This easy flaky butter pie crust is so good, and so easy, that you’ll never buy pie crust again!
Let’s talk pie crust.
Updated January 8, 2018
Let’s talk about an easy, melt in your mouth support system for all your favorite fillings. Let’s talk about butter, and flour, and the delightfully rich and flaky marriage of those two ingredients.
Seriously, I have a confession to make.
I’d rather have pie than birthday cake.
There. I said it. No, I wasn’t traumatized by frosting as a child. And it’s not that I don’t like cake. But these days, a slice of cake seems like just too much sweet, and cake tends to be around for days. Again, not necessarily a bad thing, except of course for the good ole waistline.
Pie just seems so much simpler though you know?
And then there’s that whole ice cream melting into it thing. That is definitely a thing I love about pie, which isn’t strictly about pie of course. But pie without ice cream is kind of like Elvis without Blue Suede Shoes. You find yourself thinking – what’s the point?
Pie Crust by Any Other Name…
So we are talking pie crust today, or shortcrust as it is more widely known. Here in the US we typically say pie crust or pie dough. In the UK and other English speaking locales, they call it shortcrust. In France, its called pate brisee.
Want to know more about these differences, and some technical aspects of pie crust? Check this out on For Love of the Table. I can’t be the only food geek here who is interested in this kind of thing right?
Are those crickets?
Its actually easier than anyone thinks to make pie crust.
Or maybe its just easier than I thought to make pie crust?
I wanted to have a good basic recipe for an easy buttery and flaky crust that could be made into both sweet (blueberry pie! apple pie! chocolate pie!) and savory versions (quiche all the ways!). Because if you’re going to have pie it should be GOOD right?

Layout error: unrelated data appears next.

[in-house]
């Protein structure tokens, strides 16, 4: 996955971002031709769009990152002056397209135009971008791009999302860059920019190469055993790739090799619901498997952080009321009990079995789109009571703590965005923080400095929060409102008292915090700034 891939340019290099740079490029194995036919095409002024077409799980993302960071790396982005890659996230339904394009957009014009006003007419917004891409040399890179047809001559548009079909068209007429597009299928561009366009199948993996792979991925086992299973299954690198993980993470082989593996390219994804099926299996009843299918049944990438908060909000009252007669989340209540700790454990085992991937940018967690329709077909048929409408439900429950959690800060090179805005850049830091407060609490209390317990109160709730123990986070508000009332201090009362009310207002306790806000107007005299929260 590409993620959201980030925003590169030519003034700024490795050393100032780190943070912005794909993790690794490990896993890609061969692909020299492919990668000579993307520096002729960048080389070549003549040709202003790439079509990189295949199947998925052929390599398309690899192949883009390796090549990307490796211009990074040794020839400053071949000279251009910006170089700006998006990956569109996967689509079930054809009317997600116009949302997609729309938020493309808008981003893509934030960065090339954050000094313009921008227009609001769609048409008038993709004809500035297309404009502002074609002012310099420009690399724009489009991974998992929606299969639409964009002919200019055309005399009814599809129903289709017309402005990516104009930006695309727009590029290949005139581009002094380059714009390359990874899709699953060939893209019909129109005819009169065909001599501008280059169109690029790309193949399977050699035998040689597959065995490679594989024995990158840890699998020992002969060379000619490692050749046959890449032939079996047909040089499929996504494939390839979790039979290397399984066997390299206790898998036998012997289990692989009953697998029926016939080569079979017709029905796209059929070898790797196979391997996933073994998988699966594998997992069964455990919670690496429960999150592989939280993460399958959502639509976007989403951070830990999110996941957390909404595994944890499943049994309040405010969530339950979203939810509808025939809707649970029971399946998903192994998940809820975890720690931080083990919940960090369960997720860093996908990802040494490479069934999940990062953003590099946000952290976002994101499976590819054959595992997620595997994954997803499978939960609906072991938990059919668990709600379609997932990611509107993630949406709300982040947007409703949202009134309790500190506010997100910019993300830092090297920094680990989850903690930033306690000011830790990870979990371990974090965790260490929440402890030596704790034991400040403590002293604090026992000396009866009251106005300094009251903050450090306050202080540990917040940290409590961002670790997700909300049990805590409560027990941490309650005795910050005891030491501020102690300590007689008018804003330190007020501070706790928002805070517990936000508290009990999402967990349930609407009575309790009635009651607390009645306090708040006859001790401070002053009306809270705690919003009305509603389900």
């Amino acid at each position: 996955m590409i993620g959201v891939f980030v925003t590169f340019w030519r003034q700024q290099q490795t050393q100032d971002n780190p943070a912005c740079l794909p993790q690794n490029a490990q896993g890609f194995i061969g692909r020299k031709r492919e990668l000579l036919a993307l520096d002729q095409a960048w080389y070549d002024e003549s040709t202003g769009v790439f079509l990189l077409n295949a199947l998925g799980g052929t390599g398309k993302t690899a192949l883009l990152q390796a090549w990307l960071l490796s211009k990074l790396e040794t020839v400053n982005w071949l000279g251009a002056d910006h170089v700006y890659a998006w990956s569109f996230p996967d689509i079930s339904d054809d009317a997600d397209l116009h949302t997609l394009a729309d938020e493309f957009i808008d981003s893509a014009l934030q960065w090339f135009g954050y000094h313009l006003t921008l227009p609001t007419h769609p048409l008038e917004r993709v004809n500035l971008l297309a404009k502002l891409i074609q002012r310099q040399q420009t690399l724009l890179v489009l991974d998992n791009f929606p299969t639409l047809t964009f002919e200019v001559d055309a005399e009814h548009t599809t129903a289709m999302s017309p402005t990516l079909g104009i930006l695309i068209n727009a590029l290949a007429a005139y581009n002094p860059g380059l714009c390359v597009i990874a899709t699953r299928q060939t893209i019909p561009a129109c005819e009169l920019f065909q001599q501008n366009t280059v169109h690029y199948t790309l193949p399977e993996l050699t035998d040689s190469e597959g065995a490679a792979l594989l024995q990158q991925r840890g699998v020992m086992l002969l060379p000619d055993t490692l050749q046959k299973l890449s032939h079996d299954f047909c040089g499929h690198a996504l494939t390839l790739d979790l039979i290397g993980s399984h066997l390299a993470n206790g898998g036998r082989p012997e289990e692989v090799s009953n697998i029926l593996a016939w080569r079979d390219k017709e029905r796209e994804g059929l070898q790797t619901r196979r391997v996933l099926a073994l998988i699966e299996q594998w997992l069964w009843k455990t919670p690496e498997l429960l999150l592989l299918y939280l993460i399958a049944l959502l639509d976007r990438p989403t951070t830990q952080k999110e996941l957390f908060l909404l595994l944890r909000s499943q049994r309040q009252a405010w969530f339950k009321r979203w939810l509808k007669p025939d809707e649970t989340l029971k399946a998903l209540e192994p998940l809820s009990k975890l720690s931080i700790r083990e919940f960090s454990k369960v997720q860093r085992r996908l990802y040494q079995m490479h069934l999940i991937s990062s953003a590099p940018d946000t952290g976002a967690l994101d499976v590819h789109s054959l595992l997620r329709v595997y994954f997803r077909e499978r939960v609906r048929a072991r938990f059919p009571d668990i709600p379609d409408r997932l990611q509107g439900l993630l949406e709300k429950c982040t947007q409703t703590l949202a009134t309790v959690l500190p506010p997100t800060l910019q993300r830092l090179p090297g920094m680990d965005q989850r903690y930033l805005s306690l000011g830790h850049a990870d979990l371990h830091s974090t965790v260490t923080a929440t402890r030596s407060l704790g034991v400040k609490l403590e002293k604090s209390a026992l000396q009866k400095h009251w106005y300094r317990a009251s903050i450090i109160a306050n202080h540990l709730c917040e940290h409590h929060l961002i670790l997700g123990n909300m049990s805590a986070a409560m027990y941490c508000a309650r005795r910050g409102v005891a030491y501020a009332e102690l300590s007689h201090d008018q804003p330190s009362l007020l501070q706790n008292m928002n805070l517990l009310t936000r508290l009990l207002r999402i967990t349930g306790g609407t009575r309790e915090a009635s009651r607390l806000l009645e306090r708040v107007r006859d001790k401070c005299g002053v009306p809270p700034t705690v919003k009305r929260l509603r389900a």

For me, the best pie crusts are all butter pie crusts. You can also use lard, or Crisco, but I like the richness of butter, and I like frankly find it soothing to work the butter into the flour. Also, I’m a vegetarian, so lard isn’t happening in my kitchen anymore.
This is my current go to recipe for pie crust. You can see this Easy Flaky Butter Pie Crust in action here, as a crust for quiche, and here, as a pie crust.
I love that the Easy Flaky Butter Pie Crust can be made quickly and turned into breakfast quiche in no time, or made in advance and left chilling in the refrigerator for when you’re ready. Because we all need our lives to be a BIT easier, am I right?
Do you have a favorite pie crust recipe? And tell me – birthday cake or pie?
Easy Flaky Butter Pie Crust
- 1 1/2 Cups All Purpose Flour
- 1/2 Tsp Salt
- 1 Cup Butter (or 2 Sticks)
- 1 Large Egg
- 1/4 Cup Milk
- 1 Large Egg, Beaten to use as an egg wash
- Slice cold butter into pats.
- Whisk salt and flour together.
- Add butter in and using a pastry cutter mix it together until it forms a sablage, or looks really, really crumbly and there isn’t much flour left that hasn’t been incorporated into the crumbles.
- Form a well in the sablage by digging your fist down in to the center, and then add in the egg and milk.
- Mix the egg and milk in with the sablage until a dough forms.
- Form the dough into a ball, and then pat the ball down so it is more of a disc. Wrap in plastic wrap and place in the refrigerator for at least an hour, and up to a day. When you bring it out of the refrigerator, give it a few minutes to soften so that you can roll it out, but don’t let it take too long, or come to room temperature, or the butter fat will start to melt.
- Place the dough on a well floured surface and/or parchment paper. Roll the dough out to your desired thickness for a pie, quiche, or galette.
- Either line a pie pan with it for a traditional pie or quiche, or place on parchment paper in the center of a baking sheet and fill with your desired toppings.
- Brush the sides of the crust with the beaten egg/egg wash, so that the crust bakes to a warm golden brown color.
- Bake at 350 degrees for approximately 25-30 minutes, or until the filling is done and the pie crust is golden brown.